Discoaster deflandrei


Ancestry: Coccolithophores -> Discoasterales -> Discoasteraceae -> Discoaster -> D. variabilis group -> Discoaster deflandrei
Sister taxa: D. surculus, D. variabilis, D. exilis, D. deflandrei, D. loeblichii, D. mendomobensis, D. bollii, D. signus, D. petaliformis, D. subsurculus, D. musicus, D. micros, D. challengeri, D. moorei, D. kugleri, D. druggii,

Short diagnosis: 6-rayed discoaster with a well developed central area; rays ending in strong short wide bifurcations.


Taxonomy:

Citation: Discoaster deflandrei Bramlette & Riedel, 1954
Rank: Species
Variants:
 
Synonyms:
Notes & discussion: The species shows considerable variation in: size, number of rays (5-7), relative size of central area, and degree of development of the ray bifurcations. Hay et al. (1967) used this variation to create 5 separate species, all from the Early Miocene of Trinidad. However, these forms intergrade and separating them has not proven useful. A possible exception are forms with small central areas (D. aulakos, D. saundersii). These become more common toward the end of the Early Miocene, and might be separated as an intermediate variety between D. deflandrei and D. exilis.

Farinacci & Howe catalog pages: Discoaster aulakos * Discoaster calculosus * Discoaster cubensis * Discoaster deflandrei * Discoaster deflandrei nodosus * Discoaster dilatus * Discoaster divaricatus * Discoaster lidzi * Discoaster nephados * Discoaster saundersi * Discoaster subdeflandrei * Discoaster tinguarensis * Discoaster trinidadensis * Discoaster woodringi * Eu-discoaster deflandrei *

Short diagnosis: 6-rayed discoaster with a well developed central area; rays ending in strong short wide bifurcations.


Morphology remarks: 6-rayed discoaster with a well developed central area; rays ending in strong short wide bifurcations. There is often a distal knob, and sometimes weak distal ridges on the rays. The proximal side is essentially featureless, although the sutures may be incised.

See also: Discoaster distinctus - very similar but bifurcations more angular;Discoaster moorei - asymmetric 5-rayed form. ;

Geological Range:
Notes: In the Middle Miocene D. exilis replaces it as the dominant form. D. deflandrei persists, however, at low abundances; the specimens of this interval show lower variation, with large centred forms dominant.
Last occurrence (top): within NN7 zone (10.89-11.90Ma, top in Tortonian stage). Data source: Young 1998
First occurrence (base): within NP13 zone (49.11-50.50Ma, base in Ypresian stage). Data source: Theodoridis 1984

Plot of occurrence data:

References:

Bramlette, M.N. & Riedel, W.R., (1954). Stratigraphic value of discoasters and some other microfossils related to Recent coccolithophores. Journal of Paleontology, 28: 385-403.

Bukry, D., (1971). Discoaster evolutionary trends. Micropaleontology, 17: 43-52.

Furrazola, G. & Iturralde, M.A., (1967). Estudio micropaleontologico del Oligoceno superior de Cuba, en el Pozo Pijuan No. 47. Rev. Technologica (Havana), 5: 3-11.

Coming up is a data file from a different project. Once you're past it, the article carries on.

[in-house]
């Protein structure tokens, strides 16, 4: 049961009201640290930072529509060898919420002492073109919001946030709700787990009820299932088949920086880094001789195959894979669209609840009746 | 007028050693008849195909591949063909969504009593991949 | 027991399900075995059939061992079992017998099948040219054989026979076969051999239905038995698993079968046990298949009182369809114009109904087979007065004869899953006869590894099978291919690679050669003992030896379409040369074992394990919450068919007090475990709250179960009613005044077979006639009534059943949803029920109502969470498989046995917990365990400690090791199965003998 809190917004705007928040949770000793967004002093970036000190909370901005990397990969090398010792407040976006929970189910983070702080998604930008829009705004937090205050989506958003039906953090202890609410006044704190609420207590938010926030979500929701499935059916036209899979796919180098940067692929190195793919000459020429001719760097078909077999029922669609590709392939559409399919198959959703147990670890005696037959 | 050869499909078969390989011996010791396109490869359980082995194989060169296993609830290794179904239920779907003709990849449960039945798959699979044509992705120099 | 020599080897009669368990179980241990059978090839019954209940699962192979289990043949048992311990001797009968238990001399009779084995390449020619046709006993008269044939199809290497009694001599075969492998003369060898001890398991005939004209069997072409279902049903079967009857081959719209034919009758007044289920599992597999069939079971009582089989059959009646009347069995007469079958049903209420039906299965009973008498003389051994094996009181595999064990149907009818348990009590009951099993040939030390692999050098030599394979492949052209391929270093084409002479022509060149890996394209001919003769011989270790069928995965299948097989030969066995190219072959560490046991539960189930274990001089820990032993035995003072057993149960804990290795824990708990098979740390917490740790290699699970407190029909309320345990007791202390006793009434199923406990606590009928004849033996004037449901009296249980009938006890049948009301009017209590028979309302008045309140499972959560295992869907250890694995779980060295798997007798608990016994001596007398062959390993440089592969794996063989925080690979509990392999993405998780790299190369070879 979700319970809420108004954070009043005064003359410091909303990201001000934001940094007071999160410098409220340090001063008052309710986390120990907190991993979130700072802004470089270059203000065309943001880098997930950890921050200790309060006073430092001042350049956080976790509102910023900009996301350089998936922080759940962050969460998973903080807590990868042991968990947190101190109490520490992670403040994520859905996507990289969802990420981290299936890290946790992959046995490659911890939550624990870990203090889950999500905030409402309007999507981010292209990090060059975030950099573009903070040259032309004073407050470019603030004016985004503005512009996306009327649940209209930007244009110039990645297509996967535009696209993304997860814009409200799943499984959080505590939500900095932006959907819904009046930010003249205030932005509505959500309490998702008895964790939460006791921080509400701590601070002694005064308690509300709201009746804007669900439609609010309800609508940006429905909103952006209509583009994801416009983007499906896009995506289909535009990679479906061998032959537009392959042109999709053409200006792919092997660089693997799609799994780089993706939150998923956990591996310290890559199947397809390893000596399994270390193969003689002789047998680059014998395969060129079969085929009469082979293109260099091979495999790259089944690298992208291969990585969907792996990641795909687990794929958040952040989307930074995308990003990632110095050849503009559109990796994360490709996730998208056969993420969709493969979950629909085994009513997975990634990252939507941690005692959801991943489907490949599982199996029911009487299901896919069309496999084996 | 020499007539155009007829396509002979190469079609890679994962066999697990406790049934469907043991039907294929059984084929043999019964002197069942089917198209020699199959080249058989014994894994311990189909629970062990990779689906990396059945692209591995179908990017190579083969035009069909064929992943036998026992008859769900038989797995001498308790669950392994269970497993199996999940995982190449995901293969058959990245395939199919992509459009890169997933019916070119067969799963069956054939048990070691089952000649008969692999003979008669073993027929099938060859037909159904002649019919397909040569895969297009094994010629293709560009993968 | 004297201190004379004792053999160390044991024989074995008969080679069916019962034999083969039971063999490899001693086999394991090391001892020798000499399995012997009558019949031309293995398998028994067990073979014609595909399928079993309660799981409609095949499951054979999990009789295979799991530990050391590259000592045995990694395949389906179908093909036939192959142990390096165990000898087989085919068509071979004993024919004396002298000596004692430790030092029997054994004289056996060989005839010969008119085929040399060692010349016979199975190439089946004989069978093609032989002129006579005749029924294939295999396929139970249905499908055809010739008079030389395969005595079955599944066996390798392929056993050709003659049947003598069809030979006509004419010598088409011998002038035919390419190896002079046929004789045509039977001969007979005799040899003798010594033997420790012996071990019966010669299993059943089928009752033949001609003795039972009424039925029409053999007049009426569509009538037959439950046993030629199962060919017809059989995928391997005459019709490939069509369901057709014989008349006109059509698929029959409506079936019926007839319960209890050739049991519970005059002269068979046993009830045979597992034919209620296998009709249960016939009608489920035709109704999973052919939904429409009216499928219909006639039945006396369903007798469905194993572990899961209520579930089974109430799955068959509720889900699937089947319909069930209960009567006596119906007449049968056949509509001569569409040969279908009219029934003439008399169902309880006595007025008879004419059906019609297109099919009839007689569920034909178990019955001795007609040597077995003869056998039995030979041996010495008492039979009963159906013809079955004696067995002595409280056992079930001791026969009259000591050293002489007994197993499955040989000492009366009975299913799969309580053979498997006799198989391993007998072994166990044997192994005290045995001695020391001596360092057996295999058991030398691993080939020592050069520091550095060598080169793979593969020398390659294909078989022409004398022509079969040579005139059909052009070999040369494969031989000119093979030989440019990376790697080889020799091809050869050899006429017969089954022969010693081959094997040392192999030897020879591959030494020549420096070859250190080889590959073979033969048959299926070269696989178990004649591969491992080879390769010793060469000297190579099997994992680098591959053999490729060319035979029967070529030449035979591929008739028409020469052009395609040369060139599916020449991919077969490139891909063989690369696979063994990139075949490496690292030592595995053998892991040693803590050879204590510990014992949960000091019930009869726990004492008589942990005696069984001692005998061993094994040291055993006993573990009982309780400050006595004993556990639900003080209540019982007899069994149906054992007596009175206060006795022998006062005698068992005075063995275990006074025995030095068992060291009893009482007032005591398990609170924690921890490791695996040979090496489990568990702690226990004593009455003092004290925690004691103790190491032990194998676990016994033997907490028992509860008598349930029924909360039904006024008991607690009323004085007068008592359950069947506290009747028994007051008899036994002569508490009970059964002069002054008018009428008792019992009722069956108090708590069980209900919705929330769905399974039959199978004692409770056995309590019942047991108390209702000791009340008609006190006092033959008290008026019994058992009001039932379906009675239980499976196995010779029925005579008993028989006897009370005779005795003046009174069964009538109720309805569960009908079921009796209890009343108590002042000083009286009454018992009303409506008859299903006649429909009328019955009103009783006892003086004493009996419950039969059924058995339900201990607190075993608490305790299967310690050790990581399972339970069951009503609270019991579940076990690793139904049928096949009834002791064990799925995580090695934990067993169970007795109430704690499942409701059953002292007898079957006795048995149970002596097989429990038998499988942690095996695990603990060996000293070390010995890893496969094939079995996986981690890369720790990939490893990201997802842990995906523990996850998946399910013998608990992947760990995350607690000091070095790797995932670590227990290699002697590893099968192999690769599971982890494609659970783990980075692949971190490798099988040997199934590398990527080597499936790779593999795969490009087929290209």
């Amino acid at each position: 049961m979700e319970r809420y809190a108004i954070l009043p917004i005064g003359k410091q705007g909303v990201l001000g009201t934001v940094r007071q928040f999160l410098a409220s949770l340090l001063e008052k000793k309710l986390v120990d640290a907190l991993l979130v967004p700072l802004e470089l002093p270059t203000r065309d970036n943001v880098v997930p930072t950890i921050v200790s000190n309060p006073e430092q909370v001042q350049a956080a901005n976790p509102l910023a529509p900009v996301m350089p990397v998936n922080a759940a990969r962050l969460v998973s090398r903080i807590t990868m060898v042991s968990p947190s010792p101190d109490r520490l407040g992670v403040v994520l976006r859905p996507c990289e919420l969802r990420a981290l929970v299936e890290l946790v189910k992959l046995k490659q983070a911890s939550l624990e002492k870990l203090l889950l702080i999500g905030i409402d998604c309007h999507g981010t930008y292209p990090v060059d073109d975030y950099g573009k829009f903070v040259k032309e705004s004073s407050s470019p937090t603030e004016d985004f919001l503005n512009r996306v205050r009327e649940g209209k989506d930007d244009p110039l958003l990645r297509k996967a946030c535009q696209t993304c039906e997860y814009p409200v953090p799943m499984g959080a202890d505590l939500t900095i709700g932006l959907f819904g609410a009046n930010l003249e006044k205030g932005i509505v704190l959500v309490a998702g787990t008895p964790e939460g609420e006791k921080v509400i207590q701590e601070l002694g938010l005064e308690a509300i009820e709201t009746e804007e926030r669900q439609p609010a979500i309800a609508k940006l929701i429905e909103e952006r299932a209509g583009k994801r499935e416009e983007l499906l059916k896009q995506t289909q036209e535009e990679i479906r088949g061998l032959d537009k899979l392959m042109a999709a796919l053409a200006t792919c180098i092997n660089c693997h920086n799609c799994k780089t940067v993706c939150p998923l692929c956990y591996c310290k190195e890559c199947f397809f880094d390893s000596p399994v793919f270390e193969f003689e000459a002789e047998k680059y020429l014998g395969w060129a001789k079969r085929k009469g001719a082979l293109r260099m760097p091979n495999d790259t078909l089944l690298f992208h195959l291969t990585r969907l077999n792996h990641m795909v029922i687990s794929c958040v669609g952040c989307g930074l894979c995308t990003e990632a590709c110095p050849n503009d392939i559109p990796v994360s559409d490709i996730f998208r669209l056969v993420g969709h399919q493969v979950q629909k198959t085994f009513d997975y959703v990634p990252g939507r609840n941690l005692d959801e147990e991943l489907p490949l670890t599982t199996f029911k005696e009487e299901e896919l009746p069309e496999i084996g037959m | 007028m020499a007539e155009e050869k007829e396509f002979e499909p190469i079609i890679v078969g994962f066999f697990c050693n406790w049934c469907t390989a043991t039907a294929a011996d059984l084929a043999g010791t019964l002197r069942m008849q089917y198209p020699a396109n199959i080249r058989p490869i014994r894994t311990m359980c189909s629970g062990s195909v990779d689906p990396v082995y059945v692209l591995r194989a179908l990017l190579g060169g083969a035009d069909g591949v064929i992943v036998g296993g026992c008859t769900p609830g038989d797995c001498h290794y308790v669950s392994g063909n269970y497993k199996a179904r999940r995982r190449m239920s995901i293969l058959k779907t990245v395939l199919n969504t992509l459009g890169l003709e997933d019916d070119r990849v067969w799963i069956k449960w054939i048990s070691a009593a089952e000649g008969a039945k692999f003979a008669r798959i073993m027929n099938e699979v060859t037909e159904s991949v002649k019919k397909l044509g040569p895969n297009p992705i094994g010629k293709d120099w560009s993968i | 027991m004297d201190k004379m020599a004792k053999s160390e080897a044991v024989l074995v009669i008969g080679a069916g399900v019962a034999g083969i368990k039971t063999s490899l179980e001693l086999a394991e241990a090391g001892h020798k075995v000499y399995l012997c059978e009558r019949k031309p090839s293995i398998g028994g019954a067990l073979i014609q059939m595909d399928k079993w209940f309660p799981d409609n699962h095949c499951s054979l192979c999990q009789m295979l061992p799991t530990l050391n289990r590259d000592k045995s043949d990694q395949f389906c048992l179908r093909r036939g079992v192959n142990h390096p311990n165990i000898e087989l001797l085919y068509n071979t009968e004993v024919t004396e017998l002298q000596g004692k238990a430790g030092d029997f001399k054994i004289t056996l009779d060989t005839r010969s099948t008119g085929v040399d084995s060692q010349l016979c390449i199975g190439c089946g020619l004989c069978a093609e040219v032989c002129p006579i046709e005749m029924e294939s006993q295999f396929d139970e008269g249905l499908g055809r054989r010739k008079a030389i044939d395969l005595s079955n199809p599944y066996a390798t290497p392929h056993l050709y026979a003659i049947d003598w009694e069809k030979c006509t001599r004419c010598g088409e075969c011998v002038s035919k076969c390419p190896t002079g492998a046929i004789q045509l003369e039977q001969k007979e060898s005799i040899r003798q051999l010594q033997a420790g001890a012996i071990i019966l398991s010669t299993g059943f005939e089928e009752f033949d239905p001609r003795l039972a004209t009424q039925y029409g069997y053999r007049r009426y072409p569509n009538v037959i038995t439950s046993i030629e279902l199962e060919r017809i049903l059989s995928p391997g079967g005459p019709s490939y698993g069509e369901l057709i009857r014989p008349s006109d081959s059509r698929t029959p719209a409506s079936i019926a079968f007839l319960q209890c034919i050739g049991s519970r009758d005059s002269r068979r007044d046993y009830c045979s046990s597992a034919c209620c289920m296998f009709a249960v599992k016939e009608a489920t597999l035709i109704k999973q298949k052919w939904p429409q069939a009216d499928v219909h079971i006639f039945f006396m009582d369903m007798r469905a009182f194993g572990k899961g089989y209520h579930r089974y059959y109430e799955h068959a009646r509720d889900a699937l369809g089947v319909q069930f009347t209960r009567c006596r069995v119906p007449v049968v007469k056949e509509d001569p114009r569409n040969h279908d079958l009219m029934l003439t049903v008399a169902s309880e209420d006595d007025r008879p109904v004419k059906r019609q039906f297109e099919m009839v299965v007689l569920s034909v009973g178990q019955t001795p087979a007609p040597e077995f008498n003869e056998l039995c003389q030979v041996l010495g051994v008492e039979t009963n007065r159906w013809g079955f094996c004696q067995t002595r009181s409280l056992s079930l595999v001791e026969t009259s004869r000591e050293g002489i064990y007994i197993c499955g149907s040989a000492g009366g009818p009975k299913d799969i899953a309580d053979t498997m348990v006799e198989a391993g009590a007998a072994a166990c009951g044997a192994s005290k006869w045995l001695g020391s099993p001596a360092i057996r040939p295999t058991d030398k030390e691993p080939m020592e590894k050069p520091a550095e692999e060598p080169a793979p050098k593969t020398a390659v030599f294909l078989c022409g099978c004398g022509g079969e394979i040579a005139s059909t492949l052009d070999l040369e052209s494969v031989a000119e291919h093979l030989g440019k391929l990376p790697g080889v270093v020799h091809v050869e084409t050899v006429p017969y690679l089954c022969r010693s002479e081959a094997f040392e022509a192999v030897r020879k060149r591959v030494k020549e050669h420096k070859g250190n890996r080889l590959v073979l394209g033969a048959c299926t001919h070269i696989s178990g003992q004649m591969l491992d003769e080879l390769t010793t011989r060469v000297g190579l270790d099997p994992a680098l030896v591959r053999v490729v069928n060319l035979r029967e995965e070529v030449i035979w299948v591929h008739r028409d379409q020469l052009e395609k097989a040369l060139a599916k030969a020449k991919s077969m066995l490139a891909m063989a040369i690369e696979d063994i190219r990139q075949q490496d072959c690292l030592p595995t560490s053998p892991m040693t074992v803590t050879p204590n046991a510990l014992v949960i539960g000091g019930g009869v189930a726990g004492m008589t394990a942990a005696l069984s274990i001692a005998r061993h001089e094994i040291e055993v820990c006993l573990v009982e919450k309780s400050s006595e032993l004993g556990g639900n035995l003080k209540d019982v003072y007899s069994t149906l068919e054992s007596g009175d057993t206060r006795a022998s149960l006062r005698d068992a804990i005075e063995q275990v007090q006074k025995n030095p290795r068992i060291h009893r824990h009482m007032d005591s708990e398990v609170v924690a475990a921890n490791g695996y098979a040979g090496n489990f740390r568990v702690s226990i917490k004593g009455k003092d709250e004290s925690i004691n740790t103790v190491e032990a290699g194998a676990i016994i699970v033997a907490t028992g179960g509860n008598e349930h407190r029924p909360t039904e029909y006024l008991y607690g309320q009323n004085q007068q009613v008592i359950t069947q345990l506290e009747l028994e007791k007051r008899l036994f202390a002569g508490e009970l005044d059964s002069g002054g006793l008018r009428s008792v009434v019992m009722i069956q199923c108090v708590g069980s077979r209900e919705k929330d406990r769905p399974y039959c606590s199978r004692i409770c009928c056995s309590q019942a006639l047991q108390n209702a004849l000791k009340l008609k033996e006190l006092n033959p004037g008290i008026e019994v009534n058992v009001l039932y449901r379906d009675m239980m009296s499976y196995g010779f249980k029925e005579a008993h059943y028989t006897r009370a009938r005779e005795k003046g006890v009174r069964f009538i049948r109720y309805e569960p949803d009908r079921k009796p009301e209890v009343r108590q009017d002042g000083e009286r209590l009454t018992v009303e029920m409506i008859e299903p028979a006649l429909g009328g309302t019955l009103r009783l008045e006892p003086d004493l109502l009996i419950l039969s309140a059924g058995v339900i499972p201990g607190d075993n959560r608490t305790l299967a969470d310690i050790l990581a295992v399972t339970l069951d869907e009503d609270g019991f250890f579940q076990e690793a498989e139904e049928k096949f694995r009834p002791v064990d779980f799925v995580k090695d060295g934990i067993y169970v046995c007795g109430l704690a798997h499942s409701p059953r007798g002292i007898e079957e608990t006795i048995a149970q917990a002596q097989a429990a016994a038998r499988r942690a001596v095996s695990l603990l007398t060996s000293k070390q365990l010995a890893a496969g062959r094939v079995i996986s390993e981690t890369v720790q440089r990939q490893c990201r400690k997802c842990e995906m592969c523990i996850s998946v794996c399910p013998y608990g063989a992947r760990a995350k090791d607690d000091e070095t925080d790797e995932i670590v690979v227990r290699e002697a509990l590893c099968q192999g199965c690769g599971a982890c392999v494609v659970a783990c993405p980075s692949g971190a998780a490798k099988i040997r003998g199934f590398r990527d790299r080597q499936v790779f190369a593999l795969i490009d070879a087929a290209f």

Gartner, S., (1967). Calcareous nannofossils from Neogene of Trinidad, Jamaica, and Gulf of Mexico. Paleontological Contributions. University of Kansas, 29: 1-7.

Hay, W.W.; Mohler, H.P.; Roth, P.H.; Schmidt, R.R. & Boudreaux, J.E., (1967). Calcareous nannoplankton zonation of the Cenozoic of the Gulf Coast and Caribbean-Antillean area, and transoceanic correlation. Transactions of the Gulf Coast Association of Geological Societies, 17: 428-480.

Young, J.R., (1998). Neogene. In: Bown, P.R. (Editor), Calcareous Nannofossil Biostratigraphy. British Micropalaeontological Society Publications Series. Chapman & Hall, London, pp. 225-265.


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Discoaster deflandrei compiled by Jeremy R. Young, Paul R. Bown, Jacqueline A. Lees viewed: 20-8-2017

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Comments (1)

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J Kell (Lincoln Nebraska, US)
Shouldn't Discoaster moorei be asymetrical? It is in Perch-Nielsen's description on pg 476 of Plankton Statigraphy.
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Mike Styzen (Noble Energy, US)
I agree. I would just call this a 5 ray D. deflandrei. D. moorei by my concept is much less robust and very asymmetrical.
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Jeremy Young (NHM, UK)

hmm - fair call, that is not really an archetypal moorei type specimen. I have never been sure that the 5-rayed asymetric variants are really separate species but in some cases, most obviously D. asymettricus they certainly do have different ranges to the 6-rayed symettric forms. It would be interesting to know how useful people have found  the D. moorei morphotype. Also it would be good to have some photos of better specimens

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Mike Styzen (Noble Energy, US)
I don't see them very often, not even often enough to have a real handle on what kind of range they have. So stratigraphically the species is not useful. On the other hand those I've seen are virtually identical to the one illustrated in P. N. 1984 so I would say with a good degree of confidence that D. moorei should be considered a valid taxon. I don't have a photo, unfortunately.
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